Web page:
Wednesday, August 11, 2010

Eulogy For A Housefly

Recently I noticed a housefly crawling on the mirror in my bathroom. I was intrigued by it because it's body looked gold, much like the housefly in this photo:

It's interesting, but houseflies do not typically bother or annoy me. I realize flies are typically seen as filthy pests and carriers of diseases because that is, in fact, what they are. But I actually like the tickling sensation of a fly crawling on my hand. That's probably weird, but flies don't bother me. Spiders, on the other hand, which I know rationally are far more useful creatures than flies (specifically because they often eat them) freak me out.

In any case, I watched this "golden" fly crawling on the mirror for a few moments, and then I had to rush off to work. Later that evening, after I came home from work and was finally going to bed, I noticed this same housefly dead on the floor not too far from the toilet. I knew it was the same fly because I had examined it so closely when it had been alive just a few hours before.

And then something strange happened as I looked at this dead fly on the floor: I felt a feeling of compassion and sorrow for this now deceased creature. I truly felt a feeling of sadness for a common housefly. I guess the reason why is because as I stared at this fly only hours before, he or she was merrily promenading and cavorting on the surface of my bathroom mirror with no idea that just a few hours later, he or she would be cold-stone dead on the tile floor.

And then I guess I got to thinking how all of us are just like this little fly, happily living our lives and going about our business, never knowing for certain if today might be our last day on this earth. Death sometimes comes slowly, but for others it is complete, unforeseen, and tragic surprise.

I realize the lifespan of a common housefly is not that long relatively, and therefore I shouldn't be surprised that a once vivacious creature could be lifeless only a few hours later. Nonetheless, I was taken aback and briefly mourned the death of this insect.

I must admit his (or her) funeral wasn't terribly dignified. I picked the fly up with a piece of crumpled toilet paper and flushed it down the toilet. Nonetheless, the fly's death did get me thinking about my own mortality and the mortality of those I love and how short life really can be. For that I am thankful. It's nice to be reminded of the preciousness of life.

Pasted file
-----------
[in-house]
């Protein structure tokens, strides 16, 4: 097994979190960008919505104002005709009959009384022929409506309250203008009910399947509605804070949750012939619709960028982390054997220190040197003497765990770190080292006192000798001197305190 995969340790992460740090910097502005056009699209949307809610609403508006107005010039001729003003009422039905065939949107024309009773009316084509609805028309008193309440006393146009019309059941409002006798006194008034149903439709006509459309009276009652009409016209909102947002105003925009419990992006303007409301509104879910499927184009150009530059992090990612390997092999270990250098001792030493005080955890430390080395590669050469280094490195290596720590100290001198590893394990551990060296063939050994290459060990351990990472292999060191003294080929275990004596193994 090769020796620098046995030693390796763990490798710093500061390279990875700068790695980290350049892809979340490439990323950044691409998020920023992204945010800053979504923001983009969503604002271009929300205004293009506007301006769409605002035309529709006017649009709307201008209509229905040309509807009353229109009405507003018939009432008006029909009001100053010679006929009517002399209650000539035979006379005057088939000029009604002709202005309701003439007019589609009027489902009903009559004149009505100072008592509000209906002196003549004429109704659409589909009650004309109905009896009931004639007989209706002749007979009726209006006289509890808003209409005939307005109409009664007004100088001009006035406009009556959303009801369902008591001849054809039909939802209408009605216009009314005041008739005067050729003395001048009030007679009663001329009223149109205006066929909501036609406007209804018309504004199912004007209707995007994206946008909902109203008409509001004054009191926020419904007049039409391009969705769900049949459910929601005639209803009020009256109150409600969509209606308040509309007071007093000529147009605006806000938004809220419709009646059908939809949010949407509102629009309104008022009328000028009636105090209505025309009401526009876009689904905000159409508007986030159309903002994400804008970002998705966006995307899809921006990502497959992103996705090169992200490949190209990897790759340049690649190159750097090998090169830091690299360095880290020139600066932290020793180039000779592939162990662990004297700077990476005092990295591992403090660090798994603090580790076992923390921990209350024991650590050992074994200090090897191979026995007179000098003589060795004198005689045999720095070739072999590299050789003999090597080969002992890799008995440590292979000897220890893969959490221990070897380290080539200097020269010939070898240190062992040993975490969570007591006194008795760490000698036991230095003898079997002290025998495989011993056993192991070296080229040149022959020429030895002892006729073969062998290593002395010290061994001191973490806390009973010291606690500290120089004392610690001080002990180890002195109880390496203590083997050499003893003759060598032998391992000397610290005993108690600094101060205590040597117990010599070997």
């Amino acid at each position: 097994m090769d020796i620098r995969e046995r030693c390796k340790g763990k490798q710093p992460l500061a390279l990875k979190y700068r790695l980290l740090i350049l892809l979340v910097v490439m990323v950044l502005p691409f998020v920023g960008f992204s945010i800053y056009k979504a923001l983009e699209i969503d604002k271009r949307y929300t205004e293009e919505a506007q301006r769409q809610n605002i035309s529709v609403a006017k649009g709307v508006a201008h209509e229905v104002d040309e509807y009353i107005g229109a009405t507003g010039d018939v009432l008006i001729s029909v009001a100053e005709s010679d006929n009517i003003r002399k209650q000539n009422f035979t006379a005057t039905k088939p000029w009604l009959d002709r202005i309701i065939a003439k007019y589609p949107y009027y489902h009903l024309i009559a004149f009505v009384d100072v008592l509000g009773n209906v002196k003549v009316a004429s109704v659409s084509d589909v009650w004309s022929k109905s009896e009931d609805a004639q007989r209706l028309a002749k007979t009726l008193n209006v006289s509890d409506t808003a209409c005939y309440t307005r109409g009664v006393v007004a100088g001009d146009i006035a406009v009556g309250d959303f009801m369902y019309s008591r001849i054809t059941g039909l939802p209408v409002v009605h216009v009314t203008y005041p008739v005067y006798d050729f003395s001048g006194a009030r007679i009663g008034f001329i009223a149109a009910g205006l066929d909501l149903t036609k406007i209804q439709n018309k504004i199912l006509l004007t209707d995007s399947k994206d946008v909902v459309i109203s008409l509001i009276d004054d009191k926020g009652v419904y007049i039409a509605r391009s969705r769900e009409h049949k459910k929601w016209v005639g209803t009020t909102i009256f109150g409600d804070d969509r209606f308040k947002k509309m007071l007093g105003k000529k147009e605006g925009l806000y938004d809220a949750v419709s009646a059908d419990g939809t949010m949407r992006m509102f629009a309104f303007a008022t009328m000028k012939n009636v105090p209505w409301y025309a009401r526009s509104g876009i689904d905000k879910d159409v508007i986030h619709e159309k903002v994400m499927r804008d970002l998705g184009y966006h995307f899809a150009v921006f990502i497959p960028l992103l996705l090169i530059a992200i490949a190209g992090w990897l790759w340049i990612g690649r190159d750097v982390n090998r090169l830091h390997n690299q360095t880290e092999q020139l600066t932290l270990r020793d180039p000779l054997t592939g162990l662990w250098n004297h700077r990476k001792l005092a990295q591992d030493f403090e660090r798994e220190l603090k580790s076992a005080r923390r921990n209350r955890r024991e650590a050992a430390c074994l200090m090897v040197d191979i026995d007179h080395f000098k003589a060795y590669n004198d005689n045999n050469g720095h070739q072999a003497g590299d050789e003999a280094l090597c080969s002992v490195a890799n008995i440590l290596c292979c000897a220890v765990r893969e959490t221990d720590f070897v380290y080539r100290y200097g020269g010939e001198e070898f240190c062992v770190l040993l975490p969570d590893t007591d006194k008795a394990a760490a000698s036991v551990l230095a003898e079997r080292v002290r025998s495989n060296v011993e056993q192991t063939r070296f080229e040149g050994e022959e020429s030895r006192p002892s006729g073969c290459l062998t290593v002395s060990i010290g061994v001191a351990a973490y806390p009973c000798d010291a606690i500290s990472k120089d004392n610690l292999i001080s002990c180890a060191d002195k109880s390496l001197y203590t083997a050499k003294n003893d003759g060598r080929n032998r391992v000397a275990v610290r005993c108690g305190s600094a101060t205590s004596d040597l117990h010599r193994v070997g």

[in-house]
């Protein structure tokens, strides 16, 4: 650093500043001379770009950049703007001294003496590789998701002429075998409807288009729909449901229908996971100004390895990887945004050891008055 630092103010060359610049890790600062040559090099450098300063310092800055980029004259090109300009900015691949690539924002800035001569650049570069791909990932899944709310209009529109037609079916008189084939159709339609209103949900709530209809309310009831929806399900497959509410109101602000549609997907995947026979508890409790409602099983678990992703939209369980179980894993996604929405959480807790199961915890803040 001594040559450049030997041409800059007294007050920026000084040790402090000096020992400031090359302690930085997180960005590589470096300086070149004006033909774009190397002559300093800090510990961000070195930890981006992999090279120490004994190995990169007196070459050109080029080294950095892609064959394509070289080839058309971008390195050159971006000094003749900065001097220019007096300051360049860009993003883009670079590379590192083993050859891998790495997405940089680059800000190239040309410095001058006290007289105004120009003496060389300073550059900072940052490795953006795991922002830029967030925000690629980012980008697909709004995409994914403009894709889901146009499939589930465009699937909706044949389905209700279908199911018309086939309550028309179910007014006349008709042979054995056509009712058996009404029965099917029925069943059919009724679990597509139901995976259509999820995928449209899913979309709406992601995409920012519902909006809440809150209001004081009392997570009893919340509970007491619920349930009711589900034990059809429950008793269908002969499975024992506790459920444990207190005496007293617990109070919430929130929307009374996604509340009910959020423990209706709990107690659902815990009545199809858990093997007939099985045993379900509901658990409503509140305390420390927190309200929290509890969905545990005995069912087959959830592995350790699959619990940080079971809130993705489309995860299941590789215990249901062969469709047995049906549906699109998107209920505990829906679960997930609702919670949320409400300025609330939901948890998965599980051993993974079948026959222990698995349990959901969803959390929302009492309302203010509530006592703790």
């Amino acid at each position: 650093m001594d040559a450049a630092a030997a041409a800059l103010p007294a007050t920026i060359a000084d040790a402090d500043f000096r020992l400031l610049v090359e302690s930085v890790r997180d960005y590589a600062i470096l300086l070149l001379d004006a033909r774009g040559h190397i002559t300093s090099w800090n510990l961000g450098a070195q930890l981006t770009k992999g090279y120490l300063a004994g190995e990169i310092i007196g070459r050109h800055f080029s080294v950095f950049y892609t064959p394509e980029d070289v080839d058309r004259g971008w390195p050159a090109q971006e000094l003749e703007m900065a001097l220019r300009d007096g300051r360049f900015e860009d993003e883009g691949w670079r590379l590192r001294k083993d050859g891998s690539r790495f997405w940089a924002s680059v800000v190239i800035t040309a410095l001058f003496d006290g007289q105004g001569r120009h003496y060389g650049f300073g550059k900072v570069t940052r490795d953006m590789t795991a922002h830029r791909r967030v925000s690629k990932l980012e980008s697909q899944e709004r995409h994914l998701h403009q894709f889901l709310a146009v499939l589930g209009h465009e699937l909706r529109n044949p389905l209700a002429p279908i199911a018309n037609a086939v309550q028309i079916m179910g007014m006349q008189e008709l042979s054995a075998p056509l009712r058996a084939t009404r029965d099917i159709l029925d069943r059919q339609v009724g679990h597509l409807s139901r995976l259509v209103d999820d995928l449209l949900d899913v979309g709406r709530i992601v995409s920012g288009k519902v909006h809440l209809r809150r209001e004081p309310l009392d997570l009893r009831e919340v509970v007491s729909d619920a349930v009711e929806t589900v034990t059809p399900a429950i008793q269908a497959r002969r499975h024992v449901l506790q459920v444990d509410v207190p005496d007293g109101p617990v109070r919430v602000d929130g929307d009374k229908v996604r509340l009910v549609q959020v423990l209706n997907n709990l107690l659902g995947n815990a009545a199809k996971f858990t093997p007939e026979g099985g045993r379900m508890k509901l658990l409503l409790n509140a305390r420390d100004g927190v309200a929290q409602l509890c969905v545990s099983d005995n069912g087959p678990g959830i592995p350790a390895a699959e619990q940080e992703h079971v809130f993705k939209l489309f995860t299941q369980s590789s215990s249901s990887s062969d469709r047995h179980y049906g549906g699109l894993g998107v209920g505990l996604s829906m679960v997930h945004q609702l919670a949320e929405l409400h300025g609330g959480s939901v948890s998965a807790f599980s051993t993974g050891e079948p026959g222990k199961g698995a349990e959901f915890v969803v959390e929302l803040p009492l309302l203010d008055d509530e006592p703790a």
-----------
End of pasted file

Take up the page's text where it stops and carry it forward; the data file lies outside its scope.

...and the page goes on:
Thanks, little housefly. R.I.P.


The Faithful Dissident said...

I think it says A LOT about a person who can look upon even the least of God's creatures with compassion. I'm not particularly bothered by flies either (I don't even own a fly-swatter), but I share your feelings about spiders (though I'm a bit fascinated by them -- isn't a spider web an AMAZING thing?). Anything that I find in my house -- whether it be a fly or spider, I either try to push out an open window or capture in a plastic bag and carry it out into the yard.

It can sound extreme, but I have a real respect for the Jain religion because of its compassion for even the tiniest of creatures.

From Wikipedia:

"Jains are strict vegetarians. They avoid eating root vegetables in general, as the micro-organisms killed while cooking and eating them are countless. Followers of Jain dharma eat before the night falls. They filter water regularly so as to remove any small insects that may be present and boil (and may cool) the water prior to consumption, as heated water will not be the suitable base for micro organisms to develop immediately.

Jain monks and nuns practice strict asceticism and strive to make their current birth their last, thus ending their cycle of transmigration. The lay men and women also pursue the same five major vows to the limited extent depending on their capability and circumstances. Following the primary non-violence vow, the laity usually choose professions that revere and protect life and totally avoid violent livelihoods.

Jain monks and nuns walk barefoot and sweep the ground in front of them to avoid killing insects or other tiny beings.

Even though all life is considered sacred by the Jains, human life is deemed the highest form of life. For this reason, it is considered vital never to harm or upset any person.

Along with the Five Vows, Jains avoid harboring ill will and practice forgiveness. They believe that atma (soul) can lead one to becoming parmatma (liberated soul) and this must come from one's inner self. Jains refrain from all violence (Ahimsa) and recommend that sinful activities be avoided.

Pratikraman (Turning back from Transgression) is a practice of confession and repentance. This is a process of looking back at the bad thoughts and actions carried out during daily activities and learn from this process so as to resolve not to commit those mistakes again. Forgiving others for their faults, extending friendship and asking forgiveness for their own wrongful acts without reservation is part of this process. This enables Jains to get away from the tendency of finding fault in others, criticizing others and to develop habit of self-analysis, self-improvement and introspection.

Jains practice Samayika, which is a Sanskrit word meaning equanimity. During this practice, they remain calm and undisturbed. This helps in recollecting the teachings of Thirthankars and discarding sinful activities for a minimum of 48 minutes.
Jain sadhvis meditating

Mahatma Gandhi was deeply influenced (particularly through the guidance of Shrimad Rajchandra) by Jain tenets such as peaceful, protective living and honesty, and made them an integral part of his own philosophy."

Rob said...

I think that's really sweet. Regardless of the source, it's always good to be reminded that we are not immortal, that our time is limited, we should be grateful for every day we have, and should use our time wisely to benefit ourselves and others.